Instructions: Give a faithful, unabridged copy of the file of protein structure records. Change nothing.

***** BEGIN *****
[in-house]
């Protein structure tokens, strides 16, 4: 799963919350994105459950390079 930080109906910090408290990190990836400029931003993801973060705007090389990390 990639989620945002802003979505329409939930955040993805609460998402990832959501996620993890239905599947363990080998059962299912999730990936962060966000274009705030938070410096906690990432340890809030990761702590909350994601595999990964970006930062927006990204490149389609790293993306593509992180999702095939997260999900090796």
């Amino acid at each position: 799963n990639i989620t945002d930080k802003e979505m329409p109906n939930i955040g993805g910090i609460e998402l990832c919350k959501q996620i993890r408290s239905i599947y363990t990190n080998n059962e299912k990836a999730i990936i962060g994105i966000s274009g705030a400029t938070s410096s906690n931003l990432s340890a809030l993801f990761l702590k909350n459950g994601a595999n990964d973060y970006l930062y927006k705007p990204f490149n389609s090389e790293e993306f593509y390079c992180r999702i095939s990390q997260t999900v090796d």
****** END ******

[in-house]
């Protein structure tokens, strides 16, 4: 799963919350994105459950390079 930080109906910090408290990190990836400029931003993801973060705007090389990390 990639989620945002802003979505329409939930955040993805609460998402990832959501996620993890239905599947363990080998059962299912999730990936962060966000274009705030938070410096906690990432340890809030990761702590909350994601595999990964970006930062927006990204490149389609790293993306593509992180999702095939997260999900090796």
């Amino acid at each position: 799963n990639i989620t945002d930080k802003e979505m329409p109906n939930i955040g993805g910090i609460e998402l990832c919350k959501q996620i993890r408290s239905i599947y363990t990190n080998n059962e299912k990836a999730i990936i962060g994105i966000s274009g705030a400029t938070s410096s906690n931003l990432s340890a809030l993801f990761l702590k909350n459950g994601a595999n990964d973060y970006l930062y927006k705007p990204f490149n389609s090389e790293e993306f593509y390079c992180r999702i095939s990390q997260t999900v090796d």